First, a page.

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Photo submitted by Judy Brezina Camp

By Ann McCreary

A Carlton woman who admitted taking home a dog that she found chained outside in sub-zero weather last December has been sentenced to community service, a fine and two years of probation in connection with the incident.

A jury in Okanogan County District Court last month found Judy Brezina Camp not guilty on two charges brought against her — stealing a pet and making false or misleading statements to a public servant.

The jury found Camp guilty on a third charge of obstructing a law enforcement officer. At a sentencing hearing April 11, Camp was ordered to perform 100 hours of community service and pay a fine of $768.

In comments following her sentencing, Camp said she has 10 months to complete her community service, which she expects to do at a spay and neuter clinic in Okanogan. Following successful completion of her probation, the conviction will be cleared from her record, she said.

Camp said that she “showed no remorse” about the actions that led to charges against her in a statement presented to pro-tem Judge Thomas Warren at the sentencing hearing.

Camp said in her statement that she was “prosecuted for trying to protect an animal that could not speak for himself.  I stood up for what I strongly believed in, which was myself and a badly abused dog.”

During her trial, Camp acknowledged that she removed the dog from a residence north of Twisp last Dec. 6, when temperatures were –5 degrees. She had heard about the dog on a local Internet bulletin board and said she took him home because she was afraid he would freeze.

Camp took the dog on Dec. 9 to a local veterinary office, where she was met by Dave Yarnell, animal control deputy with the Okanogan County sheriff’s office. Yarnell had received a complaint from the dog’s owner that the dog was missing and the deputy subsequently learned the dog was being brought to the vet for an appointment.

Charges that Camp lied to and obstructed a police officer stemmed from an encounter between Camp and Yarnell at the vet’s office. Camp testified that she initially said the dog was hers, but that the statement was intended as a joke.

Yarnell and Camp argued when the deputy told her the dog was stolen and she needed to let him take the dog, according to testimony at the trial. Camp took the dog out of the vet’s office while Yarnell was in a different room and was putting the dog into her car when Yarnell followed her outside. Yarnell reached into the car to try to remove the dog and Camp resisted, elbowing the deputy in the chest during the scuffle.

Yarnell arrested Camp but did not take her into custody, and the dog was placed in a kennel at the vet’s office. Camp contacted the dog’s owner, Juanita Magruder of Carlton, and offered to pay $500 for the dog. She raised the money through donations, paid Magruder and took the dog home later that day. Camp still has the dog, a 7-year-old blue heeler that she calls Tank.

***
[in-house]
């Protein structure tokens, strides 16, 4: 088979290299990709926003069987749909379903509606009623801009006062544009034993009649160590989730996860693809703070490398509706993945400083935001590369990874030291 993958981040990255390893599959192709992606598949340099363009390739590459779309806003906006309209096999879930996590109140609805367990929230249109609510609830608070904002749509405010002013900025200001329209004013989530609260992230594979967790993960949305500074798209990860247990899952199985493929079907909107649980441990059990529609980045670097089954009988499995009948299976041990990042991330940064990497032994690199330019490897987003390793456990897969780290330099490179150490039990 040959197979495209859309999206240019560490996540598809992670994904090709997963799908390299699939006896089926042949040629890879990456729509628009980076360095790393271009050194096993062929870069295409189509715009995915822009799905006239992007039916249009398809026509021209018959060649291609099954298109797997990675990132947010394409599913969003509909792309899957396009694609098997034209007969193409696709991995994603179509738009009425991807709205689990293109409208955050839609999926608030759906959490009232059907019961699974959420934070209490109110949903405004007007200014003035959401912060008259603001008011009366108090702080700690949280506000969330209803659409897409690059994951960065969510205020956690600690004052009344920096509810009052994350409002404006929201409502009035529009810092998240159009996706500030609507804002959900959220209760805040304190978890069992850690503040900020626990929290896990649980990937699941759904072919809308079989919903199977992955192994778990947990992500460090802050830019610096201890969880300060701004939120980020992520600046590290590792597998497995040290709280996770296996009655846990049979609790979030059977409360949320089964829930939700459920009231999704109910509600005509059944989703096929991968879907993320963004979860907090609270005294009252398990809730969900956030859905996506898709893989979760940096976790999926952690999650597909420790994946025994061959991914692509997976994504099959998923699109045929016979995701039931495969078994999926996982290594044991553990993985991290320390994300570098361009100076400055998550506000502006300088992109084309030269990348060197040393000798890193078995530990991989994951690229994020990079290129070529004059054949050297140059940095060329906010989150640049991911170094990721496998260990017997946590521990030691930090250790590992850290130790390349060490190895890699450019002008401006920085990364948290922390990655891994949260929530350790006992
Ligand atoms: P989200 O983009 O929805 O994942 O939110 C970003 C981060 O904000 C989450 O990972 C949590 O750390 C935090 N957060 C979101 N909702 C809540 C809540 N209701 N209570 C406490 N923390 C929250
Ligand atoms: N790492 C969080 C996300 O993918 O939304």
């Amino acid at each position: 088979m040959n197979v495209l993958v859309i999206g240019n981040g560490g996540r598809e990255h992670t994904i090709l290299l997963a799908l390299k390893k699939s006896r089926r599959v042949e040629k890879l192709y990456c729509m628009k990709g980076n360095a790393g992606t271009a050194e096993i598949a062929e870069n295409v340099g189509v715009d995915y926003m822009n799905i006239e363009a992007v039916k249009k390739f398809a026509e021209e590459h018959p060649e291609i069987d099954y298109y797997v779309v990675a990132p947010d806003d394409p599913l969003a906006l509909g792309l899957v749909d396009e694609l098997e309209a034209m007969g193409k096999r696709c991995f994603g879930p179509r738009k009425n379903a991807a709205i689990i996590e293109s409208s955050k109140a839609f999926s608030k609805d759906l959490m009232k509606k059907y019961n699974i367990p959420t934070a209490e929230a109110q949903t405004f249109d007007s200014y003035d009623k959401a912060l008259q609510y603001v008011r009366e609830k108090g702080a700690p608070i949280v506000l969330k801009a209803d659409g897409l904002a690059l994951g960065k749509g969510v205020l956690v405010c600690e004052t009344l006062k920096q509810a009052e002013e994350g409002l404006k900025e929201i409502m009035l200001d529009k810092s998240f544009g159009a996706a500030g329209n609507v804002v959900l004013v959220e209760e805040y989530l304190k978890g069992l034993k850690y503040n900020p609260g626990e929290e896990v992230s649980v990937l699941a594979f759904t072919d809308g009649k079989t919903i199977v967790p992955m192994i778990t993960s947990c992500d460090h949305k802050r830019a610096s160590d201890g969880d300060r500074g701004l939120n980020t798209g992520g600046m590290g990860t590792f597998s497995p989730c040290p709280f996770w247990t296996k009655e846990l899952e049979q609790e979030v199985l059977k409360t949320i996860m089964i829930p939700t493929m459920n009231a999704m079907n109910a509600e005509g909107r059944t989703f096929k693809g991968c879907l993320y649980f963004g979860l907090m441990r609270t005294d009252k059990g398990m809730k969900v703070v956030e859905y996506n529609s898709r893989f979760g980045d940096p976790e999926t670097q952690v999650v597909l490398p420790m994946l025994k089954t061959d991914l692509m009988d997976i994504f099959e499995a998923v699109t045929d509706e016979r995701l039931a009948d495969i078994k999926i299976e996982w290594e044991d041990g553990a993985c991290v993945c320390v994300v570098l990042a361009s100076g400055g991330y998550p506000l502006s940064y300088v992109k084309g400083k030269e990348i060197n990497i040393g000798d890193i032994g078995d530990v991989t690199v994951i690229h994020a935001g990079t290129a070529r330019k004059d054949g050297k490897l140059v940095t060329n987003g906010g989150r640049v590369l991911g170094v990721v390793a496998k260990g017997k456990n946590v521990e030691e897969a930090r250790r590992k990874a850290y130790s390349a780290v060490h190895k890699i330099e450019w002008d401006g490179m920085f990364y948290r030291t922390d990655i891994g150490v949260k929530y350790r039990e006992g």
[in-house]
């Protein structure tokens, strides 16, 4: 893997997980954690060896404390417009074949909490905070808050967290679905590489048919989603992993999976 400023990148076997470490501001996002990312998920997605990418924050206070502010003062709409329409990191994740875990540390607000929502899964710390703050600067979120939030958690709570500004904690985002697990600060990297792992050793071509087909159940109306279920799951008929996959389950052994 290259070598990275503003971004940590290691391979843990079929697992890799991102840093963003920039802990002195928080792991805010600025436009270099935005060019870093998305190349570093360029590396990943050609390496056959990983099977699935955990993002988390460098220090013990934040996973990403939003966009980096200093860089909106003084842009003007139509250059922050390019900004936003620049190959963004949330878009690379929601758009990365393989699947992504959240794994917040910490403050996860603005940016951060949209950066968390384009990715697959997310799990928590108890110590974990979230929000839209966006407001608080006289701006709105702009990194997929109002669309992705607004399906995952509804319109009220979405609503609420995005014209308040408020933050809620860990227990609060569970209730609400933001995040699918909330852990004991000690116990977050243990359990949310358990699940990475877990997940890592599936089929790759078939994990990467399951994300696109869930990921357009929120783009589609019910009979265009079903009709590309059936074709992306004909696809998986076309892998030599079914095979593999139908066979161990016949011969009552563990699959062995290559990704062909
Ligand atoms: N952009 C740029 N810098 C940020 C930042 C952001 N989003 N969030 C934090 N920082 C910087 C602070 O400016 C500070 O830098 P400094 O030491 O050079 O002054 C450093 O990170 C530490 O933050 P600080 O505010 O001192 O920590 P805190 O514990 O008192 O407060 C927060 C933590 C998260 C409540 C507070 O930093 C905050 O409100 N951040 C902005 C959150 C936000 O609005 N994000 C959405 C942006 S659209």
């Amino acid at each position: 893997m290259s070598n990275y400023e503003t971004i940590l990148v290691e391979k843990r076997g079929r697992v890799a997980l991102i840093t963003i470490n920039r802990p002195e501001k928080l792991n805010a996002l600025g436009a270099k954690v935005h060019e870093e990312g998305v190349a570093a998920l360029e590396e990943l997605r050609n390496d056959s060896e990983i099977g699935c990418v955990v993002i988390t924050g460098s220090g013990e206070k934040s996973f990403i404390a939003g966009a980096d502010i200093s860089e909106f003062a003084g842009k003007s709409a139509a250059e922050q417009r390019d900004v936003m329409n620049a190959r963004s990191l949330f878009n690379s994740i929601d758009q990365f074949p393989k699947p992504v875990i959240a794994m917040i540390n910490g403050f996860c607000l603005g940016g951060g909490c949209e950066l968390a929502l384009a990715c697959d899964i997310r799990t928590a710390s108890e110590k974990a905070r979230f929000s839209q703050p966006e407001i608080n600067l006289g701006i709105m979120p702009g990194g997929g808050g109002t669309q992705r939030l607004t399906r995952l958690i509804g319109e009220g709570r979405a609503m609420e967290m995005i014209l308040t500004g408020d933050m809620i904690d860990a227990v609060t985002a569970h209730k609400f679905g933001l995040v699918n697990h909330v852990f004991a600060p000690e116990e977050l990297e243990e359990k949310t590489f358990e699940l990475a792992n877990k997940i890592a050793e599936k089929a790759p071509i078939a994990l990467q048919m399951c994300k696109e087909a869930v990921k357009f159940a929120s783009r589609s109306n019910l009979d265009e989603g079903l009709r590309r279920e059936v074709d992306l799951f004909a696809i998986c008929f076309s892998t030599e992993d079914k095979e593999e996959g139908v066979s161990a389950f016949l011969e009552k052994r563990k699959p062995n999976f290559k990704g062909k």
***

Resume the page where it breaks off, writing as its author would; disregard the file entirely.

During the trial, Magruder testified that the dog was kept chained outside on property belonging to a friend who lives about 15 miles from the Magruder home. She said the friend was often gone and the dog had been kept there for two-and-a-half or three years to keep people off the property. She said the dog was given food and water every day.

Methow Valley residents called as defense witnesses said the dog was confined on a short chain attached to a flatbed trailer on the property, described by some as a “junkyard,” where it was exposed to harsh weather.

Yarnell said he had received reports about the dog on a number of occasions and checked on it, but found “nothing criminal” in the way it was being treated.

The jury found Camp guilty only on the obstruction charge, a gross misdemeanor that carries a maximum penalty of 364 days in jail and/or a $5,000 fine.

In her statement to Judge Warren prior to sentencing Camp said, “I steadfastly believe that Tank should have never spent more than a month in that field, not three long years.” 

Camp said her lack of contrition prompted “a pretty good talking to” from the judge. “He said I made poor choices, and I should have called the police … and let the dog owners know where he was,” Camp said.

“They did this to try to make an example of me, so other people wouldn’t go out there and snatch dogs,” Camp said after the sentencing. “You have no idea how many people have told me … they had done exactly the same thing only they didn’t get caught like I did.”

Camp said she expects to perform her community service at the OK SNIP nonprofit spay and neuter clinic in Okanogan.

She said she plans to begin working with several local residents who are concerned with animal welfare to try to create an animal shelter in the Methow Valley. The group also hopes to revise laws regarding animal neglect and cruelty to provide clearer guidelines on treatment of animals, Camp said.